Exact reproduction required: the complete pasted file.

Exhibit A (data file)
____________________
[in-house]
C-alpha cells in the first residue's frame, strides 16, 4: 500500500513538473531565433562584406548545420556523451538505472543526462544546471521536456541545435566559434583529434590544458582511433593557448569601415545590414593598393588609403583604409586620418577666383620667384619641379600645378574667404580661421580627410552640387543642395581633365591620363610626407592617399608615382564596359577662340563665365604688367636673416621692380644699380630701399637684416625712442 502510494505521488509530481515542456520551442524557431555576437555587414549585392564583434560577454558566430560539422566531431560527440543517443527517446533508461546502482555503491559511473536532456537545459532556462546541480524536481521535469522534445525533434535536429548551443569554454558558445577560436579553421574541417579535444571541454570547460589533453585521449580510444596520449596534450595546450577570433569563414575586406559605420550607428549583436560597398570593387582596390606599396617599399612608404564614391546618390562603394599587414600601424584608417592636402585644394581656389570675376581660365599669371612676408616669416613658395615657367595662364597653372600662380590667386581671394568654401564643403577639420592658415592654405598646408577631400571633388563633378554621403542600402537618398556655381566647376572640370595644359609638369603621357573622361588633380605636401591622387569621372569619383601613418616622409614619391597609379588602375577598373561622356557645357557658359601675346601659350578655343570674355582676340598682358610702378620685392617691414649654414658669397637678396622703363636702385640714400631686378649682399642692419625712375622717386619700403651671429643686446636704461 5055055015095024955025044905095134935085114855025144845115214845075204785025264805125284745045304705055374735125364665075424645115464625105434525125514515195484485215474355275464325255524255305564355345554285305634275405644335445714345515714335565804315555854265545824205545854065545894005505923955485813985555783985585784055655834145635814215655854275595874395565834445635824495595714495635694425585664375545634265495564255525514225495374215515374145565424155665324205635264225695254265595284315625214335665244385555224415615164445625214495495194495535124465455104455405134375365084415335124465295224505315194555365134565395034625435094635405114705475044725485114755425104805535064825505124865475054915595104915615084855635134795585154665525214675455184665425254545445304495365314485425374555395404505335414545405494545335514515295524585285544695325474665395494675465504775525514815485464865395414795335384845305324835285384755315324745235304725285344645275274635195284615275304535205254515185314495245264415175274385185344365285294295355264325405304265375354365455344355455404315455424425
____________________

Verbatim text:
[in-house]
C-alpha cells in the first residue's frame, strides 16, 4: 500500500513538473531565433562584406548545420556523451538505472543526462544546471521536456541545435566559434583529434590544458582511433593557448569601415545590414593598393588609403583604409586620418577666383620667384619641379600645378574667404580661421580627410552640387543642395581633365591620363610626407592617399608615382564596359577662340563665365604688367636673416621692380644699380630701399637684416625712442 502510494505521488509530481515542456520551442524557431555576437555587414549585392564583434560577454558566430560539422566531431560527440543517443527517446533508461546502482555503491559511473536532456537545459532556462546541480524536481521535469522534445525533434535536429548551443569554454558558445577560436579553421574541417579535444571541454570547460589533453585521449580510444596520449596534450595546450577570433569563414575586406559605420550607428549583436560597398570593387582596390606599396617599399612608404564614391546618390562603394599587414600601424584608417592636402585644394581656389570675376581660365599669371612676408616669416613658395615657367595662364597653372600662380590667386581671394568654401564643403577639420592658415592654405598646408577631400571633388563633378554621403542600402537618398556655381566647376572640370595644359609638369603621357573622361588633380605636401591622387569621372569619383601613418616622409614619391597609379588602375577598373561622356557645357557658359601675346601659350578655343570674355582676340598682358610702378620685392617691414649654414658669397637678396622703363636702385640714400631686378649682399642692419625712375622717386619700403651671429643686446636704461 5055055015095024955025044905095134935085114855025144845115214845075204785025264805125284745045304705055374735125364665075424645115464625105434525125514515195484485215474355275464325255524255305564355345554285305634275405644335445714345515714335565804315555854265545824205545854065545894005505923955485813985555783985585784055655834145635814215655854275595874395565834445635824495595714495635694425585664375545634265495564255525514225495374215515374145565424155665324205635264225695254265595284315625214335665244385555224415615164445625214495495194495535124465455104455405134375365084415335124465295224505315194555365134565395034625435094635405114705475044725485114755425104805535064825505124865475054915595104915615084855635134795585154665525214675455184665425254545445304495365314485425374555395404505335414545405494545335514515295524585285544695325474665395494675465504775525514815485464865395414795335384845305324835285384755315324745235304725285344645275274635195284615275304535205254515185314495245264415175274385185344365285294295355264325405304265375354365455344355455404315455424425